Google Knowledge Graph – Gaining knowledge without visiting web pages
We have been discussing about various Google algorithm updates. As you might have guessed, next in the line is Google Hummingbird update. But before diving into Hummingbird, I thought of covering Knowledge Graph in this post since that’s the foundation stone. In a later post, we will dive deeper into Hummingbird and the whole new world of Semantic Search.
In the world of PageRank, we have been dealing with unstructured data; i.e search engines were looking for keywords independently and trying to gauge the relevancy of a web page compared to a keyword. We are presently moving to a world of structured data; and thus the world of semantic search. Semantic search tries to gauge the meaning of search queries with the help of microdata, schemas, or RDFs (Resource Definition Frameworks) and more. Google Started to move in this direction with the introduction of Knowledge Graph in 2012. From a layman’s point of view, Google started showing facts in addition to the usual search results for keywords involving famous personalities. From a slightly technical point of view, this was achieved with the help of link graph model that Google incorporated in its algorithm.
Let’s fast forward to November 2014 and see where Knowledge Graph is today. Let’s start with an example search for ‘baba amte’ results in a knowledge carousel in the right and pulls information from Wikipedia (or other credible sources) along with the usual search results.
If we dig a little more, and click ‘more’ in the Awards section; it takes you to another search result; this time for ‘baba amte awards’. It gives the details of awards, Baba Amte received in the search result itself as below. Essentially search engine are moving in the path of not making searchers surf various web pages from SERPs; instead provide all information in SERP itself (or at least the basic facts)! Google is able to provide the information at this level because of the crawl and grouping of information in the web into meaningful entities – like let’s say social workers, politicians, actors and so on; The interesting part is not only are the entities considered; but also relationships between them – For example, actor-award-films-personal. We will discuss about entities in detail in a future post.
Google + and Knowledge Graph
Though Google + is not relevant any more since they reduced the importance of G+, an additional entry in panel is the connection with Google +. Let’s assume the celebrity you searched for is also active in Google +. In that case, G+ posts by the person will also be shown in the knowledge panel (carousel). The panel continues to evolve with other options such as ‘Keep me updated’ options and more. Some other interesting information tidbits provided by the Knowledge Graph include
Social media profiles, in the news and more
- Relationship information provided in the ‘People also search for’ section. If you search for an actor; the knowledge panel shows a hover assist with information on how the searched actor and other ‘also searched for’ persons are related.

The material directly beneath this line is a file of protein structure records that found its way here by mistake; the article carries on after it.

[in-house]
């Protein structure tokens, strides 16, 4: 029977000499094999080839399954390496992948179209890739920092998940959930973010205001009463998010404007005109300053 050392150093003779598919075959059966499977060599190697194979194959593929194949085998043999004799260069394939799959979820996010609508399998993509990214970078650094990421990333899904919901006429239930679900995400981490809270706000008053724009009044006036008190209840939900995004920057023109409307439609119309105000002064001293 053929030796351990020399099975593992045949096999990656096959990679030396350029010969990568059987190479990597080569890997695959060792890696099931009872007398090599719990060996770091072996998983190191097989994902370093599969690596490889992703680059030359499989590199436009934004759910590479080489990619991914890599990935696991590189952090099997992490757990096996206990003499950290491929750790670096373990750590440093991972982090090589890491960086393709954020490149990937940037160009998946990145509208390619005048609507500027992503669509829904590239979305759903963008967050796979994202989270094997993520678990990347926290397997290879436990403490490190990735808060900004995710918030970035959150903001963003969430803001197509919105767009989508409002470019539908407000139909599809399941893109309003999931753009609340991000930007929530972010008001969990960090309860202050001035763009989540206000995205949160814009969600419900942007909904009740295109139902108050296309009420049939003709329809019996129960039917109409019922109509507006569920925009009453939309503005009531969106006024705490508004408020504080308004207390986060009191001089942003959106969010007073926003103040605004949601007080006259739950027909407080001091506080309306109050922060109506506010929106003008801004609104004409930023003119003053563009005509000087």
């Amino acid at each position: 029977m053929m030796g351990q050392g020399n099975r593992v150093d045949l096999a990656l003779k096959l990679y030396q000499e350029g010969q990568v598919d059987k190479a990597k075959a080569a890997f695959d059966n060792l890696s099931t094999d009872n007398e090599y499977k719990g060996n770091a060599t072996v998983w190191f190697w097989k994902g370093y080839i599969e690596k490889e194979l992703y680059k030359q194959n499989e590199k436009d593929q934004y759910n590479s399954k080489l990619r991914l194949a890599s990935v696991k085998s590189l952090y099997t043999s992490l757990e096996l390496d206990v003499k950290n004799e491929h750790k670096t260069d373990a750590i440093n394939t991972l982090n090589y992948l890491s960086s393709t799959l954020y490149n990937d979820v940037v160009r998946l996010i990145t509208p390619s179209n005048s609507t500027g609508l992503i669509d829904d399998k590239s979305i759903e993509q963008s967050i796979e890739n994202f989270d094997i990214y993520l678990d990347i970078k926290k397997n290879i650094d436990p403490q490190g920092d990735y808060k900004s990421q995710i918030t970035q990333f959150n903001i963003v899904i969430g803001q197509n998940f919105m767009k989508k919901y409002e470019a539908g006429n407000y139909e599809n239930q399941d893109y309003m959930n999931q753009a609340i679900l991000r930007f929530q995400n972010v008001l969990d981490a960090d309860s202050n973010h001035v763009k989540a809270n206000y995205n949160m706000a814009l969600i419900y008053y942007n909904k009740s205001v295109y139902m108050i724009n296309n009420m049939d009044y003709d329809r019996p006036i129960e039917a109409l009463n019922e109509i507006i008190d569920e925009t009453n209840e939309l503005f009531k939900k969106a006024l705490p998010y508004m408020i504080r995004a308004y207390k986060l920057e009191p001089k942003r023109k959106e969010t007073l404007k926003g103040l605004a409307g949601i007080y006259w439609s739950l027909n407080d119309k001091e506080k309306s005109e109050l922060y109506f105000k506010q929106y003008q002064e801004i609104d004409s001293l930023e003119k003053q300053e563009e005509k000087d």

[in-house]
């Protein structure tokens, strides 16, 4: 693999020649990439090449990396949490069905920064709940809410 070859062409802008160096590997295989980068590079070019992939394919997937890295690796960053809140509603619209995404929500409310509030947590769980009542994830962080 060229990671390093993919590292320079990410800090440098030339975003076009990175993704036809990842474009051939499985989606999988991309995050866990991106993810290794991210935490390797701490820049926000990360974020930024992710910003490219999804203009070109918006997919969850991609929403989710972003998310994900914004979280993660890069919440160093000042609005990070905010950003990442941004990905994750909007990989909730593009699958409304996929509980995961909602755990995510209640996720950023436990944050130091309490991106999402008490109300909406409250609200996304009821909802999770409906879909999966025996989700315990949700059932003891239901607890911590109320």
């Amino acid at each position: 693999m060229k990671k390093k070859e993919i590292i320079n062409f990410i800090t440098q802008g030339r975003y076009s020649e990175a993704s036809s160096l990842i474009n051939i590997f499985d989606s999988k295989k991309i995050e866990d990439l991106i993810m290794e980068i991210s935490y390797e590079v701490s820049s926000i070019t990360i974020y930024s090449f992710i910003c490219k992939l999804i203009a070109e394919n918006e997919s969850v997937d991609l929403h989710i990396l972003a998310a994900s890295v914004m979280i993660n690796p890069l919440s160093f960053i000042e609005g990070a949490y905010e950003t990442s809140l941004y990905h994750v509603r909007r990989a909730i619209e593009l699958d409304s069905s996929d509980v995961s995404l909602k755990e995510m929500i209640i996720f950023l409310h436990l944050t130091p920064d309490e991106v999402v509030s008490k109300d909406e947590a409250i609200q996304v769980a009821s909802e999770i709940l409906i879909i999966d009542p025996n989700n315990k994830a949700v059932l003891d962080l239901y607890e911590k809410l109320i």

- Provision of social media profile links. If the person (entity) you searched for is active in social media platforms; a link to those are provided in the knowledge panel.
- Nutrition and other information in food categories. For example – consider ‘potato’. It provides nutrition information and what not! The option varies depending on queries.
- In the News section. For relevant search queries, results based on news articles are provided separately.
Now let’s focus our attention on top section of the SERPs. Consider the search query ‘Thailand tourism’. The search results provide a set of possible tourist places along with links and photos. If you click on a particular place, the search results will automatically be changed to the associated place! A similar carousel will be shown for queries like ‘things to do in thailand’ or ‘places to visit in Bangkok’ and so on.
Birth dates to current city temperature
Now consider another example of search query – ‘when is mahatma gandhi born’. It gives the date of birth and in addition, provides the birth dates of related persons!. Now consider an example of flight number – EY283. Or ‘Abu Dhabi to Kochi’. Some other example include answers like time information, simple calculations, temperature and more. As you can see the search engine is trying to move in the direction of becoming an answer engine instead of just search engine!
Addition of such knowledge entities have become so diverse that it’s limited only be imagination. It’s reported that the knowledge graph has integrated options such as zip codes, hangout options, or comparison between entities or even step by step instructions! Latest in the Knowledge Graph world is the utilization of structured snippets to show facts in search results. With this inclusion, information is extracted from data tables in a web page and shown in the search results. An example in the Google blog post shows features of Nikkon camera being automatically picked up in the search result. But I couldn’t find a similar view yet
Isn’t the world of semantic search exciting….?